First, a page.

There are two ways to save the analysis, it can either be saved as a *.pdf or as a tab delimited file. To save it as a tab delimited file, you can go to File > Export Data. The exported file will have five rows, the time, the mean, median lower 95% interval and the upper 95% interval of the estimates, which you can use to plot the data with other software (R, Matlab, etc).

Setting up the same analysis without using BEAUTi

In order to setup the analysis to run with coupled MCMC without using BEAUTi, we can create and xml that is supposed to run with regular MCMC. After this is done and the *.xml file (here hcv_mcmc.xml), has been saved, open the *.xml file in a Text Editor (e.g. TextEdit in MAC or notepad, but not word! in Windows).

Next, go to the line that contains the code id="mcmc". In hcv_mcmc.xml, this is going to be the following line

<run id="mcmc" spec="MCMC" chainLength="10000000">

Next, replace that line with <run id="mcmc" spec="beast.coupledMCMC.CoupledMCMC" chainLength="10000000" deltaTemperature="0.05" chains="2" resampleEvery="10000">

  • chainLength="100000000" defines for how many iterations the chains is run

  • deltaTemperature="0.05" defines the temperature difference between the chain n and chain n-1.

  • chains="2" defines the number of parallel chains that are run. The first chain is the one that explores the posterior just like a normal MCMC chain. All other chains are what's called heated. This means that MCMC moves of those chains have a higher probability of being accepted. While these heated chains don't explore the posterior properly, they can be used to propose new states to the one cold chain.

Next, save the xml file again and run it with BEAST. In order to post-process the output, just use the log files that do not start with chain... since these are the log files for the heated chains.

A note on resuming coupled MCMC runs

Coupled MCMC runs can be resumed just like any other BEAST. It is however possible that the different log files of the different chains are at different iterations, which will return an error if you try to resume this run. If this error happens, load the log files of the cold chain and all hot chains (the chains that start with chain...) and look at the lowest value of the iteration. Next, open the log files of all chains which had a higher iteration and remove the last lines until the last line has the same sample number as the lowest iteration of any chain.

Useful Links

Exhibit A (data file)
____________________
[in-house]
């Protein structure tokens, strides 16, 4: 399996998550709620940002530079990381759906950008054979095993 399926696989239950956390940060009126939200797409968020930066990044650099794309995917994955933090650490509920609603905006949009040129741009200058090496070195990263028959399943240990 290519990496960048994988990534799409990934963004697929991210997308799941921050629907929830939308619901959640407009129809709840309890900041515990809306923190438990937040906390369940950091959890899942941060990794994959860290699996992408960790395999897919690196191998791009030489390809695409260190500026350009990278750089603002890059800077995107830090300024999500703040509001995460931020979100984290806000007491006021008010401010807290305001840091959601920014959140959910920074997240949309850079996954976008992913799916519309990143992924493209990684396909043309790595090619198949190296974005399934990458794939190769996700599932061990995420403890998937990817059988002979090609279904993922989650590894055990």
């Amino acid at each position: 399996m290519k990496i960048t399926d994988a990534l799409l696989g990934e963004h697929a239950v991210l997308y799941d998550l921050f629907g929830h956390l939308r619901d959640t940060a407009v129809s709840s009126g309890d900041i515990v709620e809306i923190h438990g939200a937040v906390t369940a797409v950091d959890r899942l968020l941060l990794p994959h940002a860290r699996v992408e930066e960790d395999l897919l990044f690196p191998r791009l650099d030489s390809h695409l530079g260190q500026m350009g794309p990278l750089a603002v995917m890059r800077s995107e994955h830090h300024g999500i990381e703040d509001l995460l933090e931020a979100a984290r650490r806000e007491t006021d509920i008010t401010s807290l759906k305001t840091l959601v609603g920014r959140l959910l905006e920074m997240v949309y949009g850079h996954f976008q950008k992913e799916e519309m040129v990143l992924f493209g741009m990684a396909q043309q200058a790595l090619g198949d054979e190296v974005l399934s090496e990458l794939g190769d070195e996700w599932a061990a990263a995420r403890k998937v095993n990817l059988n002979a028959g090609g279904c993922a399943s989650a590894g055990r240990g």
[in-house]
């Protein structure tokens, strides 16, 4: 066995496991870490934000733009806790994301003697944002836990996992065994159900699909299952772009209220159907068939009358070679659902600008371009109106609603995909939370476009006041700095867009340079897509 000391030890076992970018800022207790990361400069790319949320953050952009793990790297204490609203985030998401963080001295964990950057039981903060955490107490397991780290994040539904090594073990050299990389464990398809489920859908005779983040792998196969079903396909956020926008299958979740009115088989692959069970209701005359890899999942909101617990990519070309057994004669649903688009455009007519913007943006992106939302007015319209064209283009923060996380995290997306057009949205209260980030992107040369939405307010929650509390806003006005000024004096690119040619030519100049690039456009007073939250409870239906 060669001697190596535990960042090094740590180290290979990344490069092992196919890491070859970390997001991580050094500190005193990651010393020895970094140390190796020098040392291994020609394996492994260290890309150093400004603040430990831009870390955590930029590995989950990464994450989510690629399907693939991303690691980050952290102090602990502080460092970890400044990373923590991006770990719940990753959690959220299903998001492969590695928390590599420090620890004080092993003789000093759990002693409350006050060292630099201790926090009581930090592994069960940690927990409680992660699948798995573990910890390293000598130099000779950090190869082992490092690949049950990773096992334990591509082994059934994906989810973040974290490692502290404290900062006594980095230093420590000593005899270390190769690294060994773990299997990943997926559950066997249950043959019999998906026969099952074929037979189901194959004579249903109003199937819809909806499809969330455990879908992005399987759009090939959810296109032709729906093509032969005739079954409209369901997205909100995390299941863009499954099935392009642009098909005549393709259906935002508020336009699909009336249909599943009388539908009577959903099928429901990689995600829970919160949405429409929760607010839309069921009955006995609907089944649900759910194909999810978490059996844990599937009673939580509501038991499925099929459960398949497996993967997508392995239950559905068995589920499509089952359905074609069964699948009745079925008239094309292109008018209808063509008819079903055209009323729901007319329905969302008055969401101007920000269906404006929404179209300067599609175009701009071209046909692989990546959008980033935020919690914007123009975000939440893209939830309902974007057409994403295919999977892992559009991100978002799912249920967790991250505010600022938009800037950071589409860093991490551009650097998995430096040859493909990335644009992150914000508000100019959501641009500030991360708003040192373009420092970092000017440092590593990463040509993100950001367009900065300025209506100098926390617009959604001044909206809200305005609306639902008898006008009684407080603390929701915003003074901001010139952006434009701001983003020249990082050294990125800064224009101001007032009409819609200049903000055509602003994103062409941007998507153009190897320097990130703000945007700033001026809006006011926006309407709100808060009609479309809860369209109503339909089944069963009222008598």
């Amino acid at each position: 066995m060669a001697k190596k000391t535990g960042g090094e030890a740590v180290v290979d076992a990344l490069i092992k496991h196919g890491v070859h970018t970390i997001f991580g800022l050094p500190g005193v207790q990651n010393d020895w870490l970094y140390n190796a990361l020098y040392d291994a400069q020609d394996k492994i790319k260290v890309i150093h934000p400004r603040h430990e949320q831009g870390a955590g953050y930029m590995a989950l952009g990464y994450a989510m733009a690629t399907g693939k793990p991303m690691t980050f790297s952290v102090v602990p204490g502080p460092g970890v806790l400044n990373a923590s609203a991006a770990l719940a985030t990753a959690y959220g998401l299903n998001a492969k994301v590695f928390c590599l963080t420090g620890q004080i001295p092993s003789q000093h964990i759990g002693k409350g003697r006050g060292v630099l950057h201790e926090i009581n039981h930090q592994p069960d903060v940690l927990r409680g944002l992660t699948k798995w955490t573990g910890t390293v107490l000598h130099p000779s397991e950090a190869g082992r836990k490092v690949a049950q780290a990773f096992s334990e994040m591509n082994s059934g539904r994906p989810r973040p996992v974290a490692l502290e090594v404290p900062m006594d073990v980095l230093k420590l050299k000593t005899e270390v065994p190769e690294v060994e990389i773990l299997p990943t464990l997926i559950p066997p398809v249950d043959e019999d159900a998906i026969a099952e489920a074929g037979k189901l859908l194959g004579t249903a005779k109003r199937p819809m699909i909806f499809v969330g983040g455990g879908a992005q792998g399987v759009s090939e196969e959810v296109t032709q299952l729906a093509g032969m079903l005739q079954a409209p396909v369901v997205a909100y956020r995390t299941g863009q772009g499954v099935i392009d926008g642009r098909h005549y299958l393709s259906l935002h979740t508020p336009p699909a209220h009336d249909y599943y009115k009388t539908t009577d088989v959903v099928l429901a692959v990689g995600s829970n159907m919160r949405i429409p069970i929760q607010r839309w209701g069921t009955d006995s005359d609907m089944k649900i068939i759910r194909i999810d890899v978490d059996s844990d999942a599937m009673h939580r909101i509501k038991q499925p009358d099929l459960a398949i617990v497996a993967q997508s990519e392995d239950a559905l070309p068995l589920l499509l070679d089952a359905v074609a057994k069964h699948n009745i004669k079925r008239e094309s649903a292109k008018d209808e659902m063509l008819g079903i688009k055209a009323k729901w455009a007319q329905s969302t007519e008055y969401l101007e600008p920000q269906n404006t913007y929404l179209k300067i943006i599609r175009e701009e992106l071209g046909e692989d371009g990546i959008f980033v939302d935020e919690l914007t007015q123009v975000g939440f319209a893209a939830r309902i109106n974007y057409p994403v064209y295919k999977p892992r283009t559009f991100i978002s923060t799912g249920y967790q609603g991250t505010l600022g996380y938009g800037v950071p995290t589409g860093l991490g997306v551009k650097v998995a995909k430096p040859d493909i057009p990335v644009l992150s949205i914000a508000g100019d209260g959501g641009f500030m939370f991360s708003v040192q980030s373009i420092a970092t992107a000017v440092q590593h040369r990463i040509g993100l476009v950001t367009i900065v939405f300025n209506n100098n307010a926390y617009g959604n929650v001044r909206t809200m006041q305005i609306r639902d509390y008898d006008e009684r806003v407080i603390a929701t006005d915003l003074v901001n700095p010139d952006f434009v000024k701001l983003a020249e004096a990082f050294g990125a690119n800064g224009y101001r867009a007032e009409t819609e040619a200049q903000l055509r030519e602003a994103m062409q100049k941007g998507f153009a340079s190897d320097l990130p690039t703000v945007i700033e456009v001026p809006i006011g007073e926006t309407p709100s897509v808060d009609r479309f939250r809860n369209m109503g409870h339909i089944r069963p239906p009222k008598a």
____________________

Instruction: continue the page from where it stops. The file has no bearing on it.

Relevant References

  1. Drummond, A. J., & Bouckaert, R. R. (2014). Bayesian evolutionary analysis with BEAST 2. Cambridge University Press.
  2. Ray, S. Ê. C., Arthur, R. Ê. R., Carella, A., Bukh, J., & Thomas, D. Ê. L. (2000). Genetic Epidemiology of Hepatitis C Virus throughout Egypt. The Journal of Infectious Diseases, 182(3), 698–707.
  3. Pybus, O. G., Drummond, A. J., Nakano, T., Robertson, B. H., & Rambaut, A. (2003). The Epidemiology and Iatrogenic Transmission of Hepatitis C Virus in Egypt: A Bayesian Coalescent Approach. Molecular Biology and Evolution, 20(3), 381–387.
  4. Heled, J., & Drummond, A. J. (2008). Bayesian inference of population size history from multiple loci. BMC Evolutionary Biology, 8(1), 289.
  5. Minin, V. N., Bloomquist, E. W., & Suchard, M. A. (2008). Smooth skyride through a rough skyline: Bayesian coalescent-based inference of population dynamics. Molecular Biology and Evolution, 25(7), 1459–1471.
  6. Altekar, G., Dwarkadas, S., Huelsenbeck, J. P., & Ronquist, F. (2004). Parallel metropolis coupled Markov chain Monte Carlo for Bayesian phylogenetic inference. Bioinformatics, 20(3), 407–415.


If you found Taming the BEAST helpful in designing your research, please cite the following paper:

Joëlle Barido-Sottani, Veronika Bošková, Louis du Plessis, Denise Kühnert, Carsten Magnus, Venelin Mitov, Nicola F. Müller, Jūlija Pečerska, David A. Rasmussen, Chi Zhang, Alexei J. Drummond, Tracy A. Heath, Oliver G. Pybus, Timothy G. Vaughan, Tanja Stadler (2018). Taming the BEAST – A community teaching material resource for BEAST 2. Systematic Biology, 67(1), 170–-174. doi: 10.1093/sysbio/syx060